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Pegleg

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Been thinking about expanding a little. I have an electric amp collecting dust in the closet. What would be a good electric for an acoustic rhythm player? Gretsch Country Gentleman comes to mind as a possible candidate. What other's would y'all recommend?

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Man for my money you just can't beat a Gretsch 6120! Short scale, great feeling neck, unique sound for sure! It was the guitar I used for the last 3 years or so of my gigging days and I wish I'd grabbed one a lot sooner than I did. No offense to any of the other makers, and everyone has their own tastes in tone, but do try a 6120 before you buy anything!

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I'd say two things should be involved in the choice, assuming at least Epiphone Dot quality or above.

 

1. What are you playing now that is the most comfortable feeling for you? Odds are good that a relatively similar size/scale, or at minimum "playing geometry" will work best. For example, the playing geometry of a classical guitar, 175 and (chuckle) SG, all "work" for me, but the 335/Dot/other "full size thinbodies" all seem like the neck is around 27 inches long or the nut is about 1.5 inches wide stedda another quarter inch plus or minus. And I have two of 'em.

 

2. What kinda music are you going to be playing? A full hollow archtop 16-inch lower bout is the most comfortable electric for me, period. But it ain't necessarily the best if you've gotta have your amp howling away behind you, because it's too likely to howl when you don't want it to. Consider feedback potential. If you wanna do jazz, look for an archtop without that silly whammy bar.

 

Bottom line is player comfort/playability followed by style of music playing you plan to do.

 

Honestly, until those two questions are answered, I think everything else is like asking us "what's your favorite electric." IMHO that's meaningless to your personal quest - or at least, it should be.

 

m

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What's the price range?

 

"Reasonable" for what I get... not trying to be a smart A$$, but I can see myself going either way; high end, with the intent to keep and pass down to the grand son(s), like my J45 and Jackson Browne or, just a kick around guitar. Or, I may continue to let the dust settle on the amp. Don't know yet... but, "high end" to me would be the price range I paid for my Gibsons.. and I had to "fall in love" to keep from choking on the price tag on those two, especially the JB!

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I'd say two things should be involved in the choice, assuming at least Epiphone Dot quality or above.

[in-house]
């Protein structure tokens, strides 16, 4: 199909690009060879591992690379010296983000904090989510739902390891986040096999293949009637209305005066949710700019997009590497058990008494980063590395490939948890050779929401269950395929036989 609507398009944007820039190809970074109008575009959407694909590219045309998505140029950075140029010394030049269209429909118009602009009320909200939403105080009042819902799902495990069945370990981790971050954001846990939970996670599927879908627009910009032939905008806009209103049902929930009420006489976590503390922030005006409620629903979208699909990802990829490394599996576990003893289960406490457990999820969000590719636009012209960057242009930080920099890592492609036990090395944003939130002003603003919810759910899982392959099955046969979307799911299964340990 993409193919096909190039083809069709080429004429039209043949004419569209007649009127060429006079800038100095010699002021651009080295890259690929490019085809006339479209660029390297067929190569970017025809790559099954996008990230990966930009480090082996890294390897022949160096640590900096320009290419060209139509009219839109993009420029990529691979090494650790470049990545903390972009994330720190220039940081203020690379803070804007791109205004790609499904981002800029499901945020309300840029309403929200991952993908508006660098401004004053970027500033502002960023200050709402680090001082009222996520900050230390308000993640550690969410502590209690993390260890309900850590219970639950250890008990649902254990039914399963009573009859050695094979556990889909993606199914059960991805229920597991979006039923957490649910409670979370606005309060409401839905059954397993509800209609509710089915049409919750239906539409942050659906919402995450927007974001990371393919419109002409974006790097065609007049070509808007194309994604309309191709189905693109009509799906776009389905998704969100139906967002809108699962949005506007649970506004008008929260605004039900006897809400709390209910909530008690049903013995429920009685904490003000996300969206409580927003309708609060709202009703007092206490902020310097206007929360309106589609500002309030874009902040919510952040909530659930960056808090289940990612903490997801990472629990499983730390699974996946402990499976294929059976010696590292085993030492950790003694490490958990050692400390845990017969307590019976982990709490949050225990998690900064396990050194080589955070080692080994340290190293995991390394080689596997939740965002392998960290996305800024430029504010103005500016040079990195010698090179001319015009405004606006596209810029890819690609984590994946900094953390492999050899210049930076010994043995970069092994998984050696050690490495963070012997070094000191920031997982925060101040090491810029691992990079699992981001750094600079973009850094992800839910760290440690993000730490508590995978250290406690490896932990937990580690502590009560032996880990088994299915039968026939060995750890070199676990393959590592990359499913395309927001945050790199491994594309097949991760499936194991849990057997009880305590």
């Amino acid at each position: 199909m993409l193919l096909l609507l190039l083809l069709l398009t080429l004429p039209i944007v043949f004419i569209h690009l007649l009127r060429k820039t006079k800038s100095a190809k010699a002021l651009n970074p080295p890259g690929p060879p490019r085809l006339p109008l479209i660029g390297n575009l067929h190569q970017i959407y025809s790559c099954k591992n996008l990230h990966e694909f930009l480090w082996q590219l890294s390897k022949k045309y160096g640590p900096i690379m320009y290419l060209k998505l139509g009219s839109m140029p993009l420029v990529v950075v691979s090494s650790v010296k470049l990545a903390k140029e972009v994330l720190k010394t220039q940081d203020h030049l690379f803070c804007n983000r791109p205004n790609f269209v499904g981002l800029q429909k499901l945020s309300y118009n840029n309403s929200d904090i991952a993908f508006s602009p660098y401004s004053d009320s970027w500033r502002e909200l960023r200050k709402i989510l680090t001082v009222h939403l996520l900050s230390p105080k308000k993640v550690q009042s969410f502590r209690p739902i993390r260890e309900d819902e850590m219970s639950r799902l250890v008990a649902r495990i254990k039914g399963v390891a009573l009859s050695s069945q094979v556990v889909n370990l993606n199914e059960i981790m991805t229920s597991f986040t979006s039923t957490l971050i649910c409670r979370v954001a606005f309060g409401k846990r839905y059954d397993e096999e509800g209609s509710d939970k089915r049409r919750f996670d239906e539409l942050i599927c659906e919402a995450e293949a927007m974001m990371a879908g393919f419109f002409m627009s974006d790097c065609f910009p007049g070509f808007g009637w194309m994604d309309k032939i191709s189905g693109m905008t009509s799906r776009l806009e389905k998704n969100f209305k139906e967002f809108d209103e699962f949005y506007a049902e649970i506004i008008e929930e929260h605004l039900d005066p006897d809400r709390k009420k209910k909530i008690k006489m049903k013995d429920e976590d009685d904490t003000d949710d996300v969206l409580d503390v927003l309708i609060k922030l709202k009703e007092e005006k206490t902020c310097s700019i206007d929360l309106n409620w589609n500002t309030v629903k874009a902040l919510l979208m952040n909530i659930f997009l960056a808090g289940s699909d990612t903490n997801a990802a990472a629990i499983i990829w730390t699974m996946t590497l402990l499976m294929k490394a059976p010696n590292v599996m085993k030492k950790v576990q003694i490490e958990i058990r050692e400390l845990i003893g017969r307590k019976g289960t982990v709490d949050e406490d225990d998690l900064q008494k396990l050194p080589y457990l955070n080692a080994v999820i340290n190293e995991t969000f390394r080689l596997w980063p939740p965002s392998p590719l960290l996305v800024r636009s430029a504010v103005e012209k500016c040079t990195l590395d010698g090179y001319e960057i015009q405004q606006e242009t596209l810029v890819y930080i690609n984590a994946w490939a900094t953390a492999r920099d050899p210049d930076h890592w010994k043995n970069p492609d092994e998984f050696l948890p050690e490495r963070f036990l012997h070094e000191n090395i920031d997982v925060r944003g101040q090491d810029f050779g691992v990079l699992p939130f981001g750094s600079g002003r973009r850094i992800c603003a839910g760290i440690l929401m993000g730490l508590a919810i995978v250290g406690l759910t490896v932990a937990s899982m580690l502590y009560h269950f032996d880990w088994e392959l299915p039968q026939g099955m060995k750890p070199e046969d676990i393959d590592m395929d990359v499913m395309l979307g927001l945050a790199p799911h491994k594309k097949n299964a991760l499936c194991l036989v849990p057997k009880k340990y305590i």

1. What are you playing now that is the most comfortable feeling for you? Odds are good that a relatively similar size/scale, or at minimum "playing geometry" will work best. For example, the playing geometry of a classical guitar, 175 and (chuckle) SG, all "work" for me, but the 335/Dot/other "full size thinbodies" all seem like the neck is around 27 inches long or the nut is about 1.5 inches wide stedda another quarter inch plus or minus. And I have two of 'em.

 

2. What kinda music are you going to be playing? A full hollow archtop 16-inch lower bout is the most comfortable electric for me, period. But it ain't necessarily the best if you've gotta have your amp howling away behind you, because it's too likely to howl when you don't want it to. Consider feedback potential. If you wanna do jazz, look for an archtop without that silly whammy bar.

 

Bottom line is player comfort/playability followed by style of music playing you plan to do.

 

Honestly, until those two questions are answered, I think everything else is like asking us "what's your favorite electric." IMHO that's meaningless to your personal quest - or at least, it should be.

 

m

Fair enough;

1. I'm currently playing a Gibson J45 rosewood and a Gibson Jackson Browne... they couldn't be more different in the way they sound and feel. But that's why I like them. They compliment each other. Depending on..

2. Whether I'm doing a Jackson Browne tune or country... or, said another way... mellow or twag.

 

I have a Alvarez Yairi in the closet (with the amp), it's been there since the J45 arrived in 2005. I'll keep for sentimental reasons but I just can't seem to get excited about playing it.

 

Lastly, it's a hobby, I only play for an audience if I'm playing for family or friends.... or, my monthly gig at the ole folks home. Which, they like classic country and gospel the best... and, Jimmy Buffet believe it or not. They like "sing alongs" too, sometimes they drown me out! So, there's not going to be any "howling" going on. No jazz either. Mostly "cowboy chords" strummed, occasional travis pick.

 

Hope this helps you, help me....